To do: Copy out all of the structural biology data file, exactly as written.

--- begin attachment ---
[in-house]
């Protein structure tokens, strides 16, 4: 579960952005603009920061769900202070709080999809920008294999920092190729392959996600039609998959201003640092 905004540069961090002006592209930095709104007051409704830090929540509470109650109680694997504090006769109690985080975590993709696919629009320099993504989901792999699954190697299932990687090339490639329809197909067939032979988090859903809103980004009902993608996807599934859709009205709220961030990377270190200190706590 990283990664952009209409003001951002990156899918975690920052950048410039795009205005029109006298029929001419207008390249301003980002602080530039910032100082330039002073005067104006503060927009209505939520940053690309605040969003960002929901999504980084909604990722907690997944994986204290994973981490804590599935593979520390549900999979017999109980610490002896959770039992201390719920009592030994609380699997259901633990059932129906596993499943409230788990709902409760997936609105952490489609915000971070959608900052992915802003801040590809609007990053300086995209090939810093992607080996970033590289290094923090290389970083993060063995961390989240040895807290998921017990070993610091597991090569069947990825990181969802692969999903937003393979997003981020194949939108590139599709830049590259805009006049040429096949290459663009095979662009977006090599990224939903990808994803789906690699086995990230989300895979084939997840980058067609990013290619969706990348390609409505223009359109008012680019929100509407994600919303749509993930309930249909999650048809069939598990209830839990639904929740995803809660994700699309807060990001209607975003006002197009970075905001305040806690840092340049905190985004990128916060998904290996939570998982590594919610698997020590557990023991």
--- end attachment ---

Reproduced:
[in-house]
């Protein structure tokens, strides 16, 4: 579960952005603009920061769900202070709080999809920008294999920092190729392959996600039609998959201003640092 905004540069961090002006592209930095709104007051409704830090929540509470109650109680694997504090006769109690985080975590993709696919629009320099993504989901792999699954190697299932990687090339490639329809197909067939032979988090859903809103980004009902993608996807599934859709009205709220961030990377270190200190706590 990283990664952009209409003001951002990156899918975690920052950048410039795009205005029109006298029929001419207008390249301003980002602080530039910032100082330039002073005067104006503060927009209505939520940053690309605040969003960002929901999504980084909604990722907690997944994986204290994973981490804590599935593979520390549900999979017999109980610490002896959770039992201390719920009592030994609380699997259901633990059932129906596993499943409230788990709902409760997936609105952490489609915000971070959608900052992915802003801040590809609007990053300086995209090939810093992607080996970033590289290094923090290389970083993060063995961390989240040895807290998921017990070993610091597991090569069947990825990181969802692969999903937003393979997003981020194949939108590139599709830049590259805009006049040429096949290459663009095979662009977006090599990224939903990808994803789906690699086995990230989300895979084939997840980058067609990013290619969706990348390609409505223009359109008012680019929100509407994600919303749509993930309930249909999650048809069939598990209830839990639904929740995803809660994700699309807060990001209607975003006002197009970075905001305040806690840092340049905190985004990128916060998904290996939570998982590594919610698997020590557990023991």